Out of 193 countries in the United Nations, very few do not have a national paid parental leave law. These countries include New Guinea, a few South Pacific island nations, Suriname and the U.S. Of those, The U.S. and Suriname are the only countries in the western hemisphere that don’t offer mandatory paid leave for either parent3.

Pregnancy and Childbirth Is No Walk In The Park

Being a husband and father of two beautiful children, I understand that pregnancy and childbirth is no walk in the park. From morning sickness and fatigue before, to a host of post-delivery symptoms, pregnancy can be more painful and harder to recover than from a surgery or illness. In fact, according to familydoctor.org, recovering from a natural or caesarian birth is, on average, a six to eight-week process while Web MD cites that an appendectomy can take as little as two to three weeks to fully recover from. Yet, 25% of women in the U.S. are forced to return work in just two weeks.

Besides the mental and physical health of the mother, maternity leave is also important to the overall health and well-being of the child. According to a 2017 report published by The New America Foundation, the benefits of paid maternity leave are quite significant:

“By six months, infants have begun to form healthy or unhealthy attachment patterns to caregivers, based on the quality of the caregivers’ responsiveness, which research has found is an important predictor of a child’s future academic, social, and emotional success and well-being.

While some studies show limited links between extending leave and improved child health, other studies have found that supporting families in the early years with an adequate duration of paid family leave can contribute to fewer low birth weight and early term babies, particularly for children of single and African American mothers; fewer infant deaths; higher rates of breastfeeding, well-baby care and immunizations; longer parental lifespan; improved mental health and increased long-term achievement for children.”4

As a stay-at-home dad, I was very lucky to have been able to be with my kids during these formative years. While my wife would have loved to stay home longer with the children, for her it was always important knowing that I was with the children.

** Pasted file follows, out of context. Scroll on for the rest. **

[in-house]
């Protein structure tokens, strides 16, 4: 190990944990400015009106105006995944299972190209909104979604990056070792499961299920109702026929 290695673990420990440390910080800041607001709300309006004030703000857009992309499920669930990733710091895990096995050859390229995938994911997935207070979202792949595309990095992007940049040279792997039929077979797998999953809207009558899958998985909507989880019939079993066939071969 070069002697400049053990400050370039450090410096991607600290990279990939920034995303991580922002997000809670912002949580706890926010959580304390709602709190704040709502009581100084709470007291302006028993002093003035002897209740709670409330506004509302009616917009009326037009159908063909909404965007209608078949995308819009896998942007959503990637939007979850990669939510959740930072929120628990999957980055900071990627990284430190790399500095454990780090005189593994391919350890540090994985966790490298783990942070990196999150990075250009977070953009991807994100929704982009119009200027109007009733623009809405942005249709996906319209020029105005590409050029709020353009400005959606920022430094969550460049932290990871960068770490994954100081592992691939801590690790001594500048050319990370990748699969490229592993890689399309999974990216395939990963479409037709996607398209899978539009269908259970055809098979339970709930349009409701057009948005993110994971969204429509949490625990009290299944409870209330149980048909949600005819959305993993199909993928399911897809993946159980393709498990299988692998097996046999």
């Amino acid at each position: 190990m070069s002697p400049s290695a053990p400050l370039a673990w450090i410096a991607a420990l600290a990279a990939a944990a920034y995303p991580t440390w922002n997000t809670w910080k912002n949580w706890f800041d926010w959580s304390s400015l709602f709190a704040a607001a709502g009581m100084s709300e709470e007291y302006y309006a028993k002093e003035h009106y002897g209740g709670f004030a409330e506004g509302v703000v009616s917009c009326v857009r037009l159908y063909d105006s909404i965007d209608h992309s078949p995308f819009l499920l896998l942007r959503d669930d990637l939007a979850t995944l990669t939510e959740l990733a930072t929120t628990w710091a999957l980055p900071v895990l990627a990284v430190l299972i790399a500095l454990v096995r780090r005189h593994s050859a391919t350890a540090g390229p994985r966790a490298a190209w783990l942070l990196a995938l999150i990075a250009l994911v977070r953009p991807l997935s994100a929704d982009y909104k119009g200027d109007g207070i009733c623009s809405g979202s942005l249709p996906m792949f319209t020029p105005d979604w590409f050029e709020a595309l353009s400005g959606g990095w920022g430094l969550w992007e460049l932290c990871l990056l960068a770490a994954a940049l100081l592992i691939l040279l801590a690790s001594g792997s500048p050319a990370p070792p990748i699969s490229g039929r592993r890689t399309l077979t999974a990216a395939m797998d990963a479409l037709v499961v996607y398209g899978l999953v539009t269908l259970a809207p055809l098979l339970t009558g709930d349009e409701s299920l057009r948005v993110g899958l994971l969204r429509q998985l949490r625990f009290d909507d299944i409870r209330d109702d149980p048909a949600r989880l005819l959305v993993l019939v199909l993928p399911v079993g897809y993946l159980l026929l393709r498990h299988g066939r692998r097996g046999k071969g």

The U.S. Should Adopt More Protective Laws

I wish that the U.S. would begin to adopt more protective laws for pregnant women, fathers and young families. This would make it easier for parents to focus on their child, instead of being afraid for their job and financial security. It is also our opinion that men should step to the front of the line and insist that their wives, girlfriends and significant others be allowed paid maternity leave without question.

As the woman carries the child, endures the discomfort and pain of pregnancy and childbirth, it is the man who should champion her recovery and her right to bond with the child she has spent the last nine months nurturing inside of her. They should also insist that they be allowed to be by her side to aid in her recovery, share in the duties of parenting and to also bond with the child that they have helped to create. It is up to American fathers, mothers and families to petition the government to bring mandatory paid family leave to the U.S. and parenting back to the forefront of our priorities.

In today’s workplace, gender roles are rapidly changing and evolving. With more women entering the workforce, men need to step up and actively support their female partners in the family and workplace. In my book “Lean On”, I explore the role of a support husband, the stigma of being a stay-at-home father and the prevailing societal attitudes of what a “real” family looks like.

  1. https://www.dol.gov/whd/fmla/employerguide.pdf
  2. https://fairygodboss.com/career-topics/maternity-leave-101-basic-things-you-should-know
  3. https://vitalrecord.tamhsc.edu/fast-facts-maternity-leave-policies-across-globe/
  4. https://www.newamerica.org/better-life-lab/reports/paid-family-leave-how-much-time-enough/